Top 100 Camp: Elite point guard Immanuel Quickley getting used to the grind

Photo: Jim Halley, USA TODAY Sports

Top 100 Camp: Elite point guard Immanuel Quickley getting used to the grind


Top 100 Camp: Elite point guard Immanuel Quickley getting used to the grind

CHARLOTTESVILLE, Va. — Immanuel Quickley’s luggage is getting a workout.

Last week, Quickley, a 6-3 point guard from John Carroll (Bel Air, Md.), was in Treviso, Italy, as part of the Adidas EuroCamp. This week, it’s the NBA Players Association Top 100 camp here and next week, he’ll be in Colorado Springs, Colo., for the USA Basketball tryouts for the U19 World Cup.

Quickley, considered the No. 1 point guard in the ESPN rankings and the 11th-best player overall in the 2018 class according to’s Composite rankings, is learning to pace himself.

“You can never really be ready for all of it so you just have to take it one day at a time,” Quickley said. “I may pace myself a little bit. You don’t want to do too much or you hurt yourself.”

Quickley said the more physical competition he saw in Italy last week didn’t faze him because of his previous international experience with the USA Basketball U17 team.

Quickley averaged 23.7 points and 7.2 assists a game last season at John Carroll. In his first game Wednesday at the Top 100 camp, he hit two of three shots and had six assists and two steals.

The debate for best point guard in the 2018 class is far from decided. Some of the other elite guards at the Top 100 camp include: Jahvon Quinerly of Hudson Catholic (Jersey City, N.J.); Ja’Vonte Smart of Scotlandville (Baton Rouge, La.); Quentin Grimes of College Park (The Woodlands, Texas); and Devon Dotson of Providence Day (Charlotte, N.C.).

“I think I’m top dog,” Quickley said. “I’ve won every matchup I’ve had in the spring. We’re all pretty similar, but my height gives me an advantage there. I don’t think there’s too much trash talk, but when we get on the court, we compete.”

John Carroll coach John Zito said Quickley’s willingness to work hard sets him apart.

“His work ethic is unbelievable,” Zito said by email. “It all starts with his work ethic. I can’t imagine there are too many high school players that work as hard as he does.”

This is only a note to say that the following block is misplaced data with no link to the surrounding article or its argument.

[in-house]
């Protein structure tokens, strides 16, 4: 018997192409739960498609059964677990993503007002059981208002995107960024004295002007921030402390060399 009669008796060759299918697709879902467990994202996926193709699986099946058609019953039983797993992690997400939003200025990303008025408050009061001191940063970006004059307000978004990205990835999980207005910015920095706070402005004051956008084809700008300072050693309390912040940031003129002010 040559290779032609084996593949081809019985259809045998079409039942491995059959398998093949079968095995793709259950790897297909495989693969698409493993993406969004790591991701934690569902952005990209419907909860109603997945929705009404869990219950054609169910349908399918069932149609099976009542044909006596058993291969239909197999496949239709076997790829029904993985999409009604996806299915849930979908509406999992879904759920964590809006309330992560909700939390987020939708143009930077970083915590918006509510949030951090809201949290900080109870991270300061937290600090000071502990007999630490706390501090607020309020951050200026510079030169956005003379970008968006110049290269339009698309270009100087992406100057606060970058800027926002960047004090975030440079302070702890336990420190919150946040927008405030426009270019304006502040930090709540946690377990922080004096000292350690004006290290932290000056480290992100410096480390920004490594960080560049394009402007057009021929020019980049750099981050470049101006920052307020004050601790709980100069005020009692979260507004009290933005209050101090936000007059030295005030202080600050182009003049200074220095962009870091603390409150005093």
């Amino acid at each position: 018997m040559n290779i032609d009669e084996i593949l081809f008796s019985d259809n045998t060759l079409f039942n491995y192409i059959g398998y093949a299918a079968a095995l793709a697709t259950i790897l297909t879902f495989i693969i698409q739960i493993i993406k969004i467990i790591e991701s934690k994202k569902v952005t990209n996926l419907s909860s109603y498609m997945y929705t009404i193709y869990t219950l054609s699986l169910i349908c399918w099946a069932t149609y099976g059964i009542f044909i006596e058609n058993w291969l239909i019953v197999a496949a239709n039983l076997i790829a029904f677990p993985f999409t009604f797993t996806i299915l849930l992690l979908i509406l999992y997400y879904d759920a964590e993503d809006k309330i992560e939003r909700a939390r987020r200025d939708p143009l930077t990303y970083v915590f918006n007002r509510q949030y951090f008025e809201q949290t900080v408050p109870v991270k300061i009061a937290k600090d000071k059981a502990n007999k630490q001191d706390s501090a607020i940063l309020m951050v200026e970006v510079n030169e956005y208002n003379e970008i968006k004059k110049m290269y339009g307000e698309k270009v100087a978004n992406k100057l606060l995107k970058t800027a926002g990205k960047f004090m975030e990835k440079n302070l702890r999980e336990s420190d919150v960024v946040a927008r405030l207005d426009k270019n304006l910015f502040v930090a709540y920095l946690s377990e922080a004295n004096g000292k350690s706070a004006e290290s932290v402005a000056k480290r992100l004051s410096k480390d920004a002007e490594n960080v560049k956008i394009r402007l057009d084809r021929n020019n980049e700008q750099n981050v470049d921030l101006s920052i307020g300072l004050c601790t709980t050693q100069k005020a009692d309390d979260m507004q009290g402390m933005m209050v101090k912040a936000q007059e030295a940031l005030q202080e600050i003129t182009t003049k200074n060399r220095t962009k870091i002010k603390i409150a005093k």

Quickley recently cut down his final four schools to Maryland, Miami, Kansas and Kentucky and sees advantages with all of them.

“With Maryland, me and Coach Turgeon have gotten really close, especially over the years,” Quickley said. “Once he took the job, he started recruiting me at an early age.”

Miami is selling itself as the best fit for Quickley, he said.

“I really like the fact they brought all of their coaches to the home visit,” Quickley said.

Both Kansas and Kentucky have the edge of showing how they’ve developed future pros.

“That’s a big part of it at Kansas, their player development,” Quickley said. “Originally (Naismith Player of the Year Frank Mason) was supposed to go to Towson, which is around in my area, so I know there’s a big difference. For him to do that, that’s a big deal. I went to Midnight Madness at Kansas and it was a really nice environment.”

“At Kentucky, I think Cal says what he says to every other kid,” Quickley said. “He only offers pros, so for him to think I’m a pro, that’s humbling and a blessing.”

Calipari will also be coaching the USA U19 team.

“It does give him an advantage because he’ll be able to see more of me, but all of my coaches said they would see me in Colorado,” Quickley said. “I want to get my decision done before basketball starts next year.”


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